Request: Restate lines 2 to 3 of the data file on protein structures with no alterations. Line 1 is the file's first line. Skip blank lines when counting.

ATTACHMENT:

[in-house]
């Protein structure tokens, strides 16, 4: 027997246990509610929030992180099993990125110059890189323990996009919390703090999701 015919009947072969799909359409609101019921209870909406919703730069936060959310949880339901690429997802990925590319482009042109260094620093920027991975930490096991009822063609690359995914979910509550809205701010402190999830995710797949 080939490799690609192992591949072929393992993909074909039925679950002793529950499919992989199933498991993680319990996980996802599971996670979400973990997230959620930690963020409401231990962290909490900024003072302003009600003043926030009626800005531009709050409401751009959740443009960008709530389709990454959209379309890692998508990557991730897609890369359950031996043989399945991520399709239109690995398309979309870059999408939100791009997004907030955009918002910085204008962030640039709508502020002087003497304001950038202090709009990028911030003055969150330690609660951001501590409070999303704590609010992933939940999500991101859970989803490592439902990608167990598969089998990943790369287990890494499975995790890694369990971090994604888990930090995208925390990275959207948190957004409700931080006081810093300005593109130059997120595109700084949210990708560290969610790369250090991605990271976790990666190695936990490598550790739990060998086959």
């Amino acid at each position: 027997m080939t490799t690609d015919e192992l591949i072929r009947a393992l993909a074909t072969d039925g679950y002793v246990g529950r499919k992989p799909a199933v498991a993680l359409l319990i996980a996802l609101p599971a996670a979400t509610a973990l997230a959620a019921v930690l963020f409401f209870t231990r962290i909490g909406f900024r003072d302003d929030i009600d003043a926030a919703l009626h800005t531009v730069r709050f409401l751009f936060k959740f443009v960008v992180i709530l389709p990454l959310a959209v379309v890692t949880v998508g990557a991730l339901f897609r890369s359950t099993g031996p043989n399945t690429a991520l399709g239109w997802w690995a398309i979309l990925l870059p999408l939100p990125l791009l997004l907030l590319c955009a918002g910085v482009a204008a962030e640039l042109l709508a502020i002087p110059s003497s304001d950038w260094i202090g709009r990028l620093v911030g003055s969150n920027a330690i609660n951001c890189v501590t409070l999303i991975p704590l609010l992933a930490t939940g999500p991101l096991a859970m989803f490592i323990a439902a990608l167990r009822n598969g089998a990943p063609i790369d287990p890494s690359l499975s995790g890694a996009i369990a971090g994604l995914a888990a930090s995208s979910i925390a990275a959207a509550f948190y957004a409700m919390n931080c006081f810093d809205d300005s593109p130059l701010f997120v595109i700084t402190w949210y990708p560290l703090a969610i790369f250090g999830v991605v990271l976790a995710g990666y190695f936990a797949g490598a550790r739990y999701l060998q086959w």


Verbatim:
């Protein structure tokens, strides 16, 4: 027997246990509610929030992180099993990125110059890189323990996009919390703090999701 015919009947072969799909359409609101019921209870909406919703730069936060959310949880339901690429997802990925590319482009042109260094620093920027991975930490096991009822063609690359995914979910509550809205701010402190999830995710797949 080939490799690609192992591949072929393992993909074909039925679950002793529950499919992989199933498991993680319990996980996802599971996670979400973990997230959620930690963020409401231990962290909490900024003072302003009600003043926030009626800005531009709050409401751009959740443009960008709530389709990454959209379309890692998508990557991730897609890369359950031996043989399945991520399709239109690995398309979309870059999408939100791009997004907030955009918002910085204008962030640039709508502020002087003497304001950038202090709009990028911030003055969150330690609660951001501590409070999303704590609010992933939940999500991101859970989803490592439902990608167990598969089998990943790369287990890494499975995790890694369990971090994604888990930090995208925390990275959207948190957004409700931080006081810093300005593109130059997120595109700084949210990708560290969610790369250090991605990271976790990666190695936990490598550790739990060998086959």
């Amino acid at each position: 027997m080939t490799t690609d015919e192992l591949i072929r009947a393992l993909a074909t072969d039925g679950y002793v246990g529950r499919k992989p799909a199933v498991a993680l359409l319990i996980a996802l609101p599971a996670a979400t509610a973990l997230a959620a019921v930690l963020f409401f209870t231990r962290i909490g909406f900024r003072d302003d929030i009600d003043a926030a919703l009626h800005t531009v730069r709050f409401l751009f936060k959740f443009v960008v992180i709530l389709p990454l959310a959209v379309v890692t949880v998508g990557a991730l339901f897609r890369s359950t099993g031996p043989n399945t690429a991520l399709g239109w997802w690995a398309i979309l990925l870059p999408l939100p990125l791009l997004l907030l590319c955009a918002g910085v482009a204008a962030e640039l042109l709508a502020i002087p110059s003497s304001d950038w260094i202090g709009r990028l620093v911030g003055s969150n920027a330690i609660n951001c890189v501590t409070l999303i991975p704590l609010l992933a930490t939940g999500p991101l096991a859970m989803f490592i323990a439902a990608l167990r009822n598969g089998a990943p063609i790369d287990p890494s690359l499975s995790g890694a996009i369990a971090g994604l995914a888990a930090s995208s979910i925390a990275a959207a509550f948190y957004a409700m919390n931080c006081f810093d809205d300005s593109p130059l701010f997120v595109i700084t402190w949210y990708p560290l703090a969610i790369f250090g999830v991605v990271l976790a995710g990666y190695f936990a797949g490598a550790r739990y999701l060998q086959w």